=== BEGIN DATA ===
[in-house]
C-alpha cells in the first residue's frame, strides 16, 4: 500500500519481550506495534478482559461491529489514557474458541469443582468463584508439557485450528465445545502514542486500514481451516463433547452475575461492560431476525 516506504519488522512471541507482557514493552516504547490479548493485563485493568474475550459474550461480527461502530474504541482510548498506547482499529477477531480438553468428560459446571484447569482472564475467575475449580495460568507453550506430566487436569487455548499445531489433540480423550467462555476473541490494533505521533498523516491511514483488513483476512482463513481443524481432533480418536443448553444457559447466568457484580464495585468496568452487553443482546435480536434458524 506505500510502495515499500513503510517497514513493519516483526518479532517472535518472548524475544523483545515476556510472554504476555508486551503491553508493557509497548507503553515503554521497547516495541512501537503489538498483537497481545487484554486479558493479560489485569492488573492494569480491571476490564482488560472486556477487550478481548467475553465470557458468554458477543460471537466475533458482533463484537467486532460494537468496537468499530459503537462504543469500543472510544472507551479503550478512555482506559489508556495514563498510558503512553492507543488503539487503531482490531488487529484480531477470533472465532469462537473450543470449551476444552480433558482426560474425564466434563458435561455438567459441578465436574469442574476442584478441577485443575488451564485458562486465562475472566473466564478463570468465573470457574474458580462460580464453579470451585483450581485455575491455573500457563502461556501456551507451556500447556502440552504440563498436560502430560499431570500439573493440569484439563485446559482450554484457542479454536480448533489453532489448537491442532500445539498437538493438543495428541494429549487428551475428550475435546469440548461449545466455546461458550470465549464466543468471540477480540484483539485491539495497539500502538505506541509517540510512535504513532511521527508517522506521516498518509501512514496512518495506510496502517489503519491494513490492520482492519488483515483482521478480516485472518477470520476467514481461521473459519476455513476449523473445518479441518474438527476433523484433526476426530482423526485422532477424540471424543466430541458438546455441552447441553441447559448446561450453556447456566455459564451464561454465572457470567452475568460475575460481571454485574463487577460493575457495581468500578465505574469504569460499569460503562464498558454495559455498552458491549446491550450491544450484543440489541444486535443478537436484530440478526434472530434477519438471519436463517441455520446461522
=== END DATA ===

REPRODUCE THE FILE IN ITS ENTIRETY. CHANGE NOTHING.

[in-house]
C-alpha cells in the first residue's frame, strides 16, 4: 500500500519481550506495534478482559461491529489514557474458541469443582468463584508439557485450528465445545502514542486500514481451516463433547452475575461492560431476525 516506504519488522512471541507482557514493552516504547490479548493485563485493568474475550459474550461480527461502530474504541482510548498506547482499529477477531480438553468428560459446571484447569482472564475467575475449580495460568507453550506430566487436569487455548499445531489433540480423550467462555476473541490494533505521533498523516491511514483488513483476512482463513481443524481432533480418536443448553444457559447466568457484580464495585468496568452487553443482546435480536434458524 506505500510502495515499500513503510517497514513493519516483526518479532517472535518472548524475544523483545515476556510472554504476555508486551503491553508493557509497548507503553515503554521497547516495541512501537503489538498483537497481545487484554486479558493479560489485569492488573492494569480491571476490564482488560472486556477487550478481548467475553465470557458468554458477543460471537466475533458482533463484537467486532460494537468496537468499530459503537462504543469500543472510544472507551479503550478512555482506559489508556495514563498510558503512553492507543488503539487503531482490531488487529484480531477470533472465532469462537473450543470449551476444552480433558482426560474425564466434563458435561455438567459441578465436574469442574476442584478441577485443575488451564485458562486465562475472566473466564478463570468465573470457574474458580462460580464453579470451585483450581485455575491455573500457563502461556501456551507451556500447556502440552504440563498436560502430560499431570500439573493440569484439563485446559482450554484457542479454536480448533489453532489448537491442532500445539498437538493438543495428541494429549487428551475428550475435546469440548461449545466455546461458550470465549464466543468471540477480540484483539485491539495497539500502538505506541509517540510512535504513532511521527508517522506521516498518509501512514496512518495506510496502517489503519491494513490492520482492519488483515483482521478480516485472518477470520476467514481461521473459519476455513476449523473445518479441518474438527476433523484433526476426530482423526485422532477424540471424543466430541458438546455441552447441553441447559448446561450453556447456566455459564451464561454465572457470567452475568460475575460481571454485574463487577460493575457495581468500578465505574469504569460499569460503562464498558454495559455498552458491549446491550450491544450484543440489541444486535443478537436484530440478526434472530434477519438471519436463517441455520446461522